And because we cannot directly perceive energy such as electromagnetism, physics has tended to ignore any serious study of its nature except when in contact with the material world we inhabit. Physicists talk of dark matter and dark energy as mysterious entities comprising the major part of the universe but whose nature and properties are largely unknown.

But even if energy could be persuaded to oblige by taking on some organised structure, is there any way that complex information could be encoded in it? The answer is that there are numerous such ways.  We use three of them to transmit  sound and vision to a conventional cathode ray tube television. The radio signal is modulated in three ways – in its amplitude, its frequency and its phase.

The signal itself is one of the most fundamental natural phenomena, a sine wave – that is, a wave that describes the birth, growth to maturity and then diminishing and dying away of everything in the universe from a star to a starfish.

So there are valid scientific reasons to think that a massless entity could survive the death of a material body in a perfectly natural process that involves no religious ideas at all. And an increasing number of professional physicists have offered observations and evidence for just such a process.

Prof. Dr. Hans-Peter Dürr, former head of the Max Planck Institute for Physics in Munich, is one physicist who believes in life after death through his research in quantum physics.

“What we consider the here and now, this world, it is actually just the material level that is comprehensible” he says. “Beyond is an infinite reality that is much bigger, which this world is rooted in. In this way, our lives in this plane of existence are encompassed, surrounded, by the afterworld already.”

Durr likens the memories in his brain to data written to a hard drive in the material world but says, “[I can imagine that] I have also transferred this data onto the spiritual quantum field, then I could say that when I die, I do not lose this information, this consciousness. The body dies but the spiritual quantum field continues. In this way, I am immortal.”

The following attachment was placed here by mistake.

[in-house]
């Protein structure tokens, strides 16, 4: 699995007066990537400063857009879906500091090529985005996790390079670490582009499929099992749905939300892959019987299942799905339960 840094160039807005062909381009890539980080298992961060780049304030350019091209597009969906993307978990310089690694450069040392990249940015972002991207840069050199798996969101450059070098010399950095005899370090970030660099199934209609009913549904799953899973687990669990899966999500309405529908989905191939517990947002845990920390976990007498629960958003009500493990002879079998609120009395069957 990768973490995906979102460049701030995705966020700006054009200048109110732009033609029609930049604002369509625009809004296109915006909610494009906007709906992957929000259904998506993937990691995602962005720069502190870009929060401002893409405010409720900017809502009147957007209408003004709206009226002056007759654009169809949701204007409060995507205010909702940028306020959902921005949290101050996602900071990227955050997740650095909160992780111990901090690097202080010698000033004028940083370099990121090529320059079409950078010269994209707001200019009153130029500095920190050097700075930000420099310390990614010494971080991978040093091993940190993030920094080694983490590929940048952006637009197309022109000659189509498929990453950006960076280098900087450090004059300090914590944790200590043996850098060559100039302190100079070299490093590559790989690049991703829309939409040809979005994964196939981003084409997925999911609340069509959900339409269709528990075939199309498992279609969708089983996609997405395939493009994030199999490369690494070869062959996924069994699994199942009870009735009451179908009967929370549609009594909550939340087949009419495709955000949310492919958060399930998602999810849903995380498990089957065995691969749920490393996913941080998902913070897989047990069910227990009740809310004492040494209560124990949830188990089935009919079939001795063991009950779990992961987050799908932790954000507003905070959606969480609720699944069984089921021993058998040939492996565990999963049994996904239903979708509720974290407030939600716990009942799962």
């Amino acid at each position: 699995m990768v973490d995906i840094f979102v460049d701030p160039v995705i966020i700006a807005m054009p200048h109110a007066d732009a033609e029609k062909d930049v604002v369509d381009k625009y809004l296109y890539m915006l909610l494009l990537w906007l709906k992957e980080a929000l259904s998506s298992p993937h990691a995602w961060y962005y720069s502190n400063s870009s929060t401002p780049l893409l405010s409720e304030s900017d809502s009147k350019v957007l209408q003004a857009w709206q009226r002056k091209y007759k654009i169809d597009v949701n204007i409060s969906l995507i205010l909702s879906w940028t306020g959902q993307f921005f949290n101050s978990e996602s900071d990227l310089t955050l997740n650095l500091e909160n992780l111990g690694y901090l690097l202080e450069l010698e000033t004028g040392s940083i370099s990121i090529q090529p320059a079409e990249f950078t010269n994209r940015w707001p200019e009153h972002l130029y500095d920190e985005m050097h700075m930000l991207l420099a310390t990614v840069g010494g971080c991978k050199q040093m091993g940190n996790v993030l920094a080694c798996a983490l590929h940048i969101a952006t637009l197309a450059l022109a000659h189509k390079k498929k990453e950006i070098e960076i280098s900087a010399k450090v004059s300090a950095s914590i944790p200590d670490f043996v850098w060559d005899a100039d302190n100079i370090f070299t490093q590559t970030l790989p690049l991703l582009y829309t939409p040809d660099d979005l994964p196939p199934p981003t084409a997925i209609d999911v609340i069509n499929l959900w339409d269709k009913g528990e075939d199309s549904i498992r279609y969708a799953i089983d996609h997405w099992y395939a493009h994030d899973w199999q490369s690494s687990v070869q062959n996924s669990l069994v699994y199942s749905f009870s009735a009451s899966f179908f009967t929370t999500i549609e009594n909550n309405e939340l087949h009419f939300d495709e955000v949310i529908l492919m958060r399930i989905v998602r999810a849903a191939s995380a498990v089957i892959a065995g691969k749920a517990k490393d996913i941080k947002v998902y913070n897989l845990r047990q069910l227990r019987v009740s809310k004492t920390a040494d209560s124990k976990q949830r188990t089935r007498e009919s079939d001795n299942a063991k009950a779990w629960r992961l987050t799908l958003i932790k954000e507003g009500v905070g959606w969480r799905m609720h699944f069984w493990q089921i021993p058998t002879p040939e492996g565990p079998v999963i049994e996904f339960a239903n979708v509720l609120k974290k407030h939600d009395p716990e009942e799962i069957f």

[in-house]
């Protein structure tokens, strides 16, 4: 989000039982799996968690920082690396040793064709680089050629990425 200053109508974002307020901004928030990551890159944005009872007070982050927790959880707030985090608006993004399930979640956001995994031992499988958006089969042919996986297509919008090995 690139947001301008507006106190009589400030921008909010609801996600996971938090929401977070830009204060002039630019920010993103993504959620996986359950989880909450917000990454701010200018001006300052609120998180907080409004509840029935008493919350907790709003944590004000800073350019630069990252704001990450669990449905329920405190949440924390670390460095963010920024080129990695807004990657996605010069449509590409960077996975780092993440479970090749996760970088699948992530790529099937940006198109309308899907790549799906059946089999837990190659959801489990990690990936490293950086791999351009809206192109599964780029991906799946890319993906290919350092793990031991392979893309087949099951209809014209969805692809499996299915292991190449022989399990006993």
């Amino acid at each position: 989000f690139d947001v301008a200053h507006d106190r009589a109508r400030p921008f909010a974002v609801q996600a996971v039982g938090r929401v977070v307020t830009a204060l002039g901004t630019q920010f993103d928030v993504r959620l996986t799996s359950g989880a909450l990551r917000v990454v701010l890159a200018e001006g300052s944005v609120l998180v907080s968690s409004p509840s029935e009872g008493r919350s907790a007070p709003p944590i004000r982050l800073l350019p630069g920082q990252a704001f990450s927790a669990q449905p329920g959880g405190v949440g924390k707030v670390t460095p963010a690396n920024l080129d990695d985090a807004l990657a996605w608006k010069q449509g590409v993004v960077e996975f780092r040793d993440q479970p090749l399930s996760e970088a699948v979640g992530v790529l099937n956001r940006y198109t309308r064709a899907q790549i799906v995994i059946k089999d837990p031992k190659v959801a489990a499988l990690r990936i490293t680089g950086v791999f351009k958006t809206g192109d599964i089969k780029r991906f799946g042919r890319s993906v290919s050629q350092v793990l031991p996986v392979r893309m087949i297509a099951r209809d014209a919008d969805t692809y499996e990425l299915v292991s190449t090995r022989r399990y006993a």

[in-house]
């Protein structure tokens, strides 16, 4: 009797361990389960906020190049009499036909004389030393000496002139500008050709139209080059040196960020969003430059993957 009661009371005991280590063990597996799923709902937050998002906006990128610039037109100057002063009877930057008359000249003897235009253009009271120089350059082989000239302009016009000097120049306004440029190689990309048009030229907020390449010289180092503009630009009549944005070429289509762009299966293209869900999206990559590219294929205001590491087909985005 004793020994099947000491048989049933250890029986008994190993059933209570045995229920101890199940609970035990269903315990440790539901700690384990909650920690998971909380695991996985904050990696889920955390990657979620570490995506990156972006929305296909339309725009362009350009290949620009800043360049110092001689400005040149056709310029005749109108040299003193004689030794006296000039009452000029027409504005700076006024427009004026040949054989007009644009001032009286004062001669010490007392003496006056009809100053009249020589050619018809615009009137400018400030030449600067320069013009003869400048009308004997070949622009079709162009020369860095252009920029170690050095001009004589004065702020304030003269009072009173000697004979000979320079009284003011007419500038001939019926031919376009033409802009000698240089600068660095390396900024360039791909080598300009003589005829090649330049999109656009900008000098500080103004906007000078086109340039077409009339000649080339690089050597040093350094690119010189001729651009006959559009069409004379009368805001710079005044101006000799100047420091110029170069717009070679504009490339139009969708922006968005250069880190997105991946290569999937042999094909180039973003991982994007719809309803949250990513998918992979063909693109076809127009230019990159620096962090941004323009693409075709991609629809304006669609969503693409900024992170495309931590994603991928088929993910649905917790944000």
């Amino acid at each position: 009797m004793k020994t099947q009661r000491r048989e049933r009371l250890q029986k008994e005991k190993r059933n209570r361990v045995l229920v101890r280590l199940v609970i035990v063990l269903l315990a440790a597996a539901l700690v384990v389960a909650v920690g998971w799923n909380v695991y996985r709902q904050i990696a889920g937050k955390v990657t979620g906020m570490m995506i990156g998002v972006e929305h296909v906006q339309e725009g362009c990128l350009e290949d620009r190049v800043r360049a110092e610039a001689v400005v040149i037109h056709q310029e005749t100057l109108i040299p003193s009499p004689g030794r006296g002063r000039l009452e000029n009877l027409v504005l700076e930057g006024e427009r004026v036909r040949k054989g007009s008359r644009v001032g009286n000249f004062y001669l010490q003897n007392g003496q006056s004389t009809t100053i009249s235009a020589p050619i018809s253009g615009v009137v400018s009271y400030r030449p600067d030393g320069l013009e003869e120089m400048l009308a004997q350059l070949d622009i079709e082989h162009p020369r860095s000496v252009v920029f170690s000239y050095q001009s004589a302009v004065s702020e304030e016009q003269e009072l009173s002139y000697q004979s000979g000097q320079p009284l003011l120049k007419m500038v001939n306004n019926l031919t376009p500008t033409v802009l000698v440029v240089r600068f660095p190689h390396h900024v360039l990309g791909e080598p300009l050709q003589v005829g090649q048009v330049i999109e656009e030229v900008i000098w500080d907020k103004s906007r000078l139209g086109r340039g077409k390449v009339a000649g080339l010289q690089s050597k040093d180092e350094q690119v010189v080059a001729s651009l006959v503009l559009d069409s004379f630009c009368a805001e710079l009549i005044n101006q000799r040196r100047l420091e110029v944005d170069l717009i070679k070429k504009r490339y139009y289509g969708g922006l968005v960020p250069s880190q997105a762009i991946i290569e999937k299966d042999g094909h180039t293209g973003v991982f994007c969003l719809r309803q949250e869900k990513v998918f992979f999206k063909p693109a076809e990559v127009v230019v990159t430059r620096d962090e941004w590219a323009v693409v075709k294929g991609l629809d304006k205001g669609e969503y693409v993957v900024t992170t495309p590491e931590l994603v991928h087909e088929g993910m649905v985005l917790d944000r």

Another physicist, Dr. Christian Hellweg, is also convinced the spirit has a quantum state. Through his researches into brain function at the Max Planck Institute for Biophysical Chemistry in Göttingen, Hellweg was able to show that information in the central nervous system can be phase encoded. For an explanation of phase encoding see here

Hellweg says, “Our thoughts, our will, our consciousness and our feelings show properties that could be referred to as spiritual properties. . . No direct interaction with the known fundamental forces of natural science, such as gravitation, electromagnetic forces, etc. can be detected in the spiritual. On the other hand, however, these spiritual properties correspond exactly to the characteristics that distinguish the extremely puzzling and wondrous phenomena in the quantum world. Quantum world, in this case, refers to that realm of our world that is not yet factual; in other words, the realm of possibility, the realm of uncertainty, where we do “know what”, but do not exactly “know when or how”. Based on the context of traditional physics, it can, out of necessity, be concluded that this realm must actually exist.”

Such a structured energy entity would appear to us as massless and invisible under most circumstances, unless interacting in some way with the material world. Its existence could be a perfectly natural process and not involve a creator or a heaven.